Multiple-buffer-additive strategies for enhanced capillary electrophoretic separation of peptides

Robert P. Oda, Benjamin J. Madden, John C. Morris, Thomas C. Spelsberg, James P. Landers

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24 Scopus citations


A dodeca-peptide from the β-subunit of thyroid stimulating hormone (TSH) was used as a model system for developing "multiple-buffer-additive" strategies to effect the separation of structurally-similar peptides. A series of synthetic peptides included six peptides with identical amino acid composition and two with multiple alanine substitutions at selected positions. Those with identical amino acid composition included the native and reverse sequences of residues 101-112 of the β-TSH and four "computer-shuffled" amino acid sequences. Buffer additives such as acetonitrile (ACN), hexane sulfonic acid (HSA), and hexamethonium bromide (HxMBr), were shown to alter selectivity dramatically. HSA, an ion-pairing agent, and ACN, known to alter the hydrophobic environment of the solute, and HxMBr, which is thought to negate solute-wall interactions, are shown to independently effect only partial resolution of the mixture. It is shown that only with the proper combination of HSA and ACN are all mixture components resolved. These results re-affirm that CE selectivity may be altered by changes in buffer ionic strength or with the addition of HSA, but also show that further changes in selectivity can be achieved through alteration of buffer hydrophobicity. The observed changes in selectivity accompanying the addition of HSA and ACN may be due to differing electrophoretic mobilities resulting from nearest-neighbor effects or subtle differences in peptide secondary structure or solvation. This emphasizes the importance of employing multiple-buffer-additive strategies for effecting the resolution of peptide mixtures that are difficult to separate.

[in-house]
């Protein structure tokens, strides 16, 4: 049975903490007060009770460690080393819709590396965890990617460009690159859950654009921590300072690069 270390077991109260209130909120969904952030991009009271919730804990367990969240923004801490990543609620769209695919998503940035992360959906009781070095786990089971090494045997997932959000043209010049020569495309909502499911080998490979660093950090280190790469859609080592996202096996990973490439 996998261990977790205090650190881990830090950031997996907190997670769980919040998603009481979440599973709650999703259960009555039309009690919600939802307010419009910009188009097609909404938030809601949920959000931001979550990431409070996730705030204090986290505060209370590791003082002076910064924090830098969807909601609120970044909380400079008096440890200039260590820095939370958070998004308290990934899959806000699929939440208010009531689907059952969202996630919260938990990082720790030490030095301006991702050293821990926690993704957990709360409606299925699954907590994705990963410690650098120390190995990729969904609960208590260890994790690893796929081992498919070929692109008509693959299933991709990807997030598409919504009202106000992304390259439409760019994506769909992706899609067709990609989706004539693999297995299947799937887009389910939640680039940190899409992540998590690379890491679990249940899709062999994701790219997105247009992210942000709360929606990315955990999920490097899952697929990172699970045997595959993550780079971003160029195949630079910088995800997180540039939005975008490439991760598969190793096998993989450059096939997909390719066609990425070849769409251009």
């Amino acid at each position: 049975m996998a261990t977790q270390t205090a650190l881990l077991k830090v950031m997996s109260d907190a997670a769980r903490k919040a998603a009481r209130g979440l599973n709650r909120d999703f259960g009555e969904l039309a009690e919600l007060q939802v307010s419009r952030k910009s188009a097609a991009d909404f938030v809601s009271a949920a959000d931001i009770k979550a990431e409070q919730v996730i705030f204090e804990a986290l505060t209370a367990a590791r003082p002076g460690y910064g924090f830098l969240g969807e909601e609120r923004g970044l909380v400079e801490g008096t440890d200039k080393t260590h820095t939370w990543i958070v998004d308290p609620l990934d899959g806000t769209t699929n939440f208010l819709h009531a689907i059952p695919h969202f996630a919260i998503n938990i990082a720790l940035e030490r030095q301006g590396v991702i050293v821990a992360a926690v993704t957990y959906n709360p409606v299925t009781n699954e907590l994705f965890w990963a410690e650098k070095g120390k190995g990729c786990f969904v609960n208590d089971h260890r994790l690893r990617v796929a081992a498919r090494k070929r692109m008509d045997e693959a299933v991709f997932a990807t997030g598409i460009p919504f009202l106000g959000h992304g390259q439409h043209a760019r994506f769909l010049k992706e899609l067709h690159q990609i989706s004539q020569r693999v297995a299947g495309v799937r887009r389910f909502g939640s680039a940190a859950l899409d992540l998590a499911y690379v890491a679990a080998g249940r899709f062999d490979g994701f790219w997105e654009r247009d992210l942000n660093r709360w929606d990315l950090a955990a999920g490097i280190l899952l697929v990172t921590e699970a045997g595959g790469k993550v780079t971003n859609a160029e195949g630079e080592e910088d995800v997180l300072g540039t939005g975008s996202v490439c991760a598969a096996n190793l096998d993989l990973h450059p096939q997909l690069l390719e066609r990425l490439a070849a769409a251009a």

Original languageEnglish (US)
Pages (from-to)341-351
Number of pages11
JournalJournal of Chromatography A
Issue number1
StatePublished - Sep 30 1994

ASJC Scopus subject areas

  • Analytical Chemistry
  • Biochemistry
  • Organic Chemistry


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